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Records of parliamentary debates 1861-1990

Legislative debates have been recorded in writing for centuries, ever since the diet of estates. Until 1790 there were hand-written summaries of the proceedings in Latin. Thereafter the records were printed in Hungarian and Latin and, as from 1832, they were only printed in Hungarian.

Shorthand writers, who could record every word said in the legislative chamber, were first employed in the Lower House in 1830 but only in 1839 were the rules of editing the records defined for district assemblies, the Lower and the Upper House. From then on each sitting got a serial number and a brief definition of the Order of the Day; the names of MPs contributing to the debates were recorded, transcriptions were authenticated and parliamentary papers got numbered. That is how the format of parliamentary records and papers gradually evolved and has come down to us in a nearly unchanged form.

Parliamentary records were first produced in the Upper House in 1840. During the last diet in Pozsony/Pressburg (today Bratislava in Slovakia) (1847–48) there was talk of setting up a permanent office of shorthand writers but that only materialized during the first national assembly elected on the basis of people’s representation (1848–49) in Pest. The periodical Közlöny [Gazette] carried verbatim transcripts of the debates in the Lower House. Shorthand writers recorded the debates of both Houses of the Parliament, which was convened for 2 May 1861, and the records were made public in a printed form. In form the authenticated transcriptions of that time are identical with present ones, and the past and present ones are identical in including coverage not only of words said but reference to emotional reactions to statements, like expressions of approval and words shouted during speeches. We know from service regulations dated to the end of the 19th century that the shorthand parliamentary records were printed within about 20 days of the sittings. Once a volume was compiled, editors started to make its name and subject index. Three months after a parliamentary term ended, it was required to come up with a consolidated index of names and subjects for the entire term.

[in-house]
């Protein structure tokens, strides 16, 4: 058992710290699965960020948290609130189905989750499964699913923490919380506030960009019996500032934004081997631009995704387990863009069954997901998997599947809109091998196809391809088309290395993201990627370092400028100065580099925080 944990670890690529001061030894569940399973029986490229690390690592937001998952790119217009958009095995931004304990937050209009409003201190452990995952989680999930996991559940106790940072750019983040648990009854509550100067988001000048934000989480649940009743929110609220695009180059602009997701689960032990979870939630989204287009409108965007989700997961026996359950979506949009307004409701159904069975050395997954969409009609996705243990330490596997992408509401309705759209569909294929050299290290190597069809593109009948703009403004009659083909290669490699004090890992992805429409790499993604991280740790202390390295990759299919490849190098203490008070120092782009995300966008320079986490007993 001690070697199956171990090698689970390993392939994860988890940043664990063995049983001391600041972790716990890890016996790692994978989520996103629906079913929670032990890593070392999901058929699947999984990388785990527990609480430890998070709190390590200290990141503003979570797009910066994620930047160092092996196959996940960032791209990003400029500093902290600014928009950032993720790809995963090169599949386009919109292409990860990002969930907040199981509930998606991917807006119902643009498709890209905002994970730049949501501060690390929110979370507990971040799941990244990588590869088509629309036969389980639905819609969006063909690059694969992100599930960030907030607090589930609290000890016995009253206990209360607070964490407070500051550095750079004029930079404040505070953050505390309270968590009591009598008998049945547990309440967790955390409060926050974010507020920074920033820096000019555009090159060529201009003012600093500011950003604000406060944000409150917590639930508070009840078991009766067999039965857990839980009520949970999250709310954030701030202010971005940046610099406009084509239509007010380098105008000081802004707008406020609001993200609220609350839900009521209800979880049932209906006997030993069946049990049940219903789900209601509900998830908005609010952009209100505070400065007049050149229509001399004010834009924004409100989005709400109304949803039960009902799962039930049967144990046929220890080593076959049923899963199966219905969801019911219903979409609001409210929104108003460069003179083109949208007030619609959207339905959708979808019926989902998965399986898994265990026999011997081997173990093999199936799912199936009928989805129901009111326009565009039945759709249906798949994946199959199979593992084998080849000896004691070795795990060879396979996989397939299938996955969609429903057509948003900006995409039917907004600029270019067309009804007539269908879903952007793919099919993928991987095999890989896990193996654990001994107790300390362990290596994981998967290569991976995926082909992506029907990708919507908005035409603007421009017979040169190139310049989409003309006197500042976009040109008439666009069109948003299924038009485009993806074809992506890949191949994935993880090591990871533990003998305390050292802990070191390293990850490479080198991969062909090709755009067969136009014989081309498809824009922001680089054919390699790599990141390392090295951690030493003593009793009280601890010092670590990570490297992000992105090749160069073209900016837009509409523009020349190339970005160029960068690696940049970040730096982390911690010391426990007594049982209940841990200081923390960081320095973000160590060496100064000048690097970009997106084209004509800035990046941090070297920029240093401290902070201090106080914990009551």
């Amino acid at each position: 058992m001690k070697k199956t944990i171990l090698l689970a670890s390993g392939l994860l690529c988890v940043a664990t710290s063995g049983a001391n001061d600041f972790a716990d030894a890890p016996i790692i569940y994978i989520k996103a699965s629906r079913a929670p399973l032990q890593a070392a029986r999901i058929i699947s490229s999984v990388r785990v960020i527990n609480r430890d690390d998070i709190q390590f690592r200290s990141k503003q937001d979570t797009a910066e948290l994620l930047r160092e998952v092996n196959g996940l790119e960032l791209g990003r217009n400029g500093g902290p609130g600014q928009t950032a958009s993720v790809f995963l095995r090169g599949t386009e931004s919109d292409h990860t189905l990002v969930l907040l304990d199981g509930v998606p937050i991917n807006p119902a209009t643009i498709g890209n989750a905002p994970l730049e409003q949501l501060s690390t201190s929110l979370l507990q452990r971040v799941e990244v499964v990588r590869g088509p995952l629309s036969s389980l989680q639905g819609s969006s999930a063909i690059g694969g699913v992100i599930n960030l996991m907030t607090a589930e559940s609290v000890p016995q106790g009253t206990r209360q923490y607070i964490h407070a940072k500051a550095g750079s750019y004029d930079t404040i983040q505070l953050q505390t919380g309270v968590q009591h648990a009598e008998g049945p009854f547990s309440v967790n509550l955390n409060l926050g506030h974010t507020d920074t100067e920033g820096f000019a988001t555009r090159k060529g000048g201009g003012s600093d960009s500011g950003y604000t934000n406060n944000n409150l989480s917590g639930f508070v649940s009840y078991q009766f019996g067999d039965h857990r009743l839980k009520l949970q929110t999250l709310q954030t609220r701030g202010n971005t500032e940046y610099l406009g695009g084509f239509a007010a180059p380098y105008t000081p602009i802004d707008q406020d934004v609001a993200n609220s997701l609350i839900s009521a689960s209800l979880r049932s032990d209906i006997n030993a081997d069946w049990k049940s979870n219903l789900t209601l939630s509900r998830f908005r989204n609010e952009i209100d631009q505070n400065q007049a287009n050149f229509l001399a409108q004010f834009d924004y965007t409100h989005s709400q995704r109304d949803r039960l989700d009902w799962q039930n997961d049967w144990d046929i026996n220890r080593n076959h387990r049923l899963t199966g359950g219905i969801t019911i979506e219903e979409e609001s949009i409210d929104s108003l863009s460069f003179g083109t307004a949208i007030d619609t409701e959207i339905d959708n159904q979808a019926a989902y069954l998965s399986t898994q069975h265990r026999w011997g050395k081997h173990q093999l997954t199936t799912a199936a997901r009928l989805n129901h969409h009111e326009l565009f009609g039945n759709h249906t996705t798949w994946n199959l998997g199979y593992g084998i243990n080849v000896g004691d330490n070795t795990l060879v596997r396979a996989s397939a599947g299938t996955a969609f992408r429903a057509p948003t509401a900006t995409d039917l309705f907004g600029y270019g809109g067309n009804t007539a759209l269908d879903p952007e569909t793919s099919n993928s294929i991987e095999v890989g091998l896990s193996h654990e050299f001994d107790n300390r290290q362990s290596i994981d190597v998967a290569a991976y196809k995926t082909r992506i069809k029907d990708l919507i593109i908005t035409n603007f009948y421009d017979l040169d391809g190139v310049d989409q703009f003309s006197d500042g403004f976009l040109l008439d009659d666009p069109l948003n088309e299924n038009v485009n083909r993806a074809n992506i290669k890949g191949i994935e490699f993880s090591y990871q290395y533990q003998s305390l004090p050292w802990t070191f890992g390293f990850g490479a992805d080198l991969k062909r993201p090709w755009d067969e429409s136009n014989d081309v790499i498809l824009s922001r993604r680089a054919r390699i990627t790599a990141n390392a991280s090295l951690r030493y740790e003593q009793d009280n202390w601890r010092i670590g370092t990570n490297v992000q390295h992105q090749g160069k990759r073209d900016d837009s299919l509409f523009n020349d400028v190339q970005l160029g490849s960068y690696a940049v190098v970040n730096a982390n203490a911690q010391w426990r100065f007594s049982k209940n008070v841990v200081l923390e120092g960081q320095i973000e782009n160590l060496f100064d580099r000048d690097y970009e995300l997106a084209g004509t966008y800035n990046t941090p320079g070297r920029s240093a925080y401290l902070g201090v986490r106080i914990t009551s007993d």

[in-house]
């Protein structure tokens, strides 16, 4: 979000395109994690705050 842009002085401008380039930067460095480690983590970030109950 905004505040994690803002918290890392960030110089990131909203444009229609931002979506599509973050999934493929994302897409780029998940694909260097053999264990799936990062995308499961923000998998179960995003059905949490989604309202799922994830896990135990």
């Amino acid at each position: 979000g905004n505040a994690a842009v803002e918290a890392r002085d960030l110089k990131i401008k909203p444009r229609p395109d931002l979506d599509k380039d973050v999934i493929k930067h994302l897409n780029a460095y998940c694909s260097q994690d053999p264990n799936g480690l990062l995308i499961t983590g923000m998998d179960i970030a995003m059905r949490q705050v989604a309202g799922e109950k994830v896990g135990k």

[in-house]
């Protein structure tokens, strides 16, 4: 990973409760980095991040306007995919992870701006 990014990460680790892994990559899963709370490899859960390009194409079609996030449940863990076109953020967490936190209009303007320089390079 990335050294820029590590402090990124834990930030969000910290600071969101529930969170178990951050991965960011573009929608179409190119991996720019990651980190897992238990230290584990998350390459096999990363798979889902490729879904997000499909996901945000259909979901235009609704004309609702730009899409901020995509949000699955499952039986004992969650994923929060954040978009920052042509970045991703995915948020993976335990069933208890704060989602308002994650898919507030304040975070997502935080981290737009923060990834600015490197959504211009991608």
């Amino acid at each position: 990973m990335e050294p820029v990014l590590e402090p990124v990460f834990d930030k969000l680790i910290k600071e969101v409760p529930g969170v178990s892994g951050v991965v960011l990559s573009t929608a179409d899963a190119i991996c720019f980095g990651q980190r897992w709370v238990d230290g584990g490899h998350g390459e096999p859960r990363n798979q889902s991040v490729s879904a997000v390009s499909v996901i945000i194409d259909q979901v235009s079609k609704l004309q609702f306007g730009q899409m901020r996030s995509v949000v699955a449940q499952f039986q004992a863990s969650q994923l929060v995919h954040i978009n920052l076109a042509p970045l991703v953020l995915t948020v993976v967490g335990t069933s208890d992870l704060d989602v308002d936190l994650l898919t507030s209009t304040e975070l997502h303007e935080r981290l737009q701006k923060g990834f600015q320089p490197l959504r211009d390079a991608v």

Last modified on Sunday, 02 December 2012 01:01
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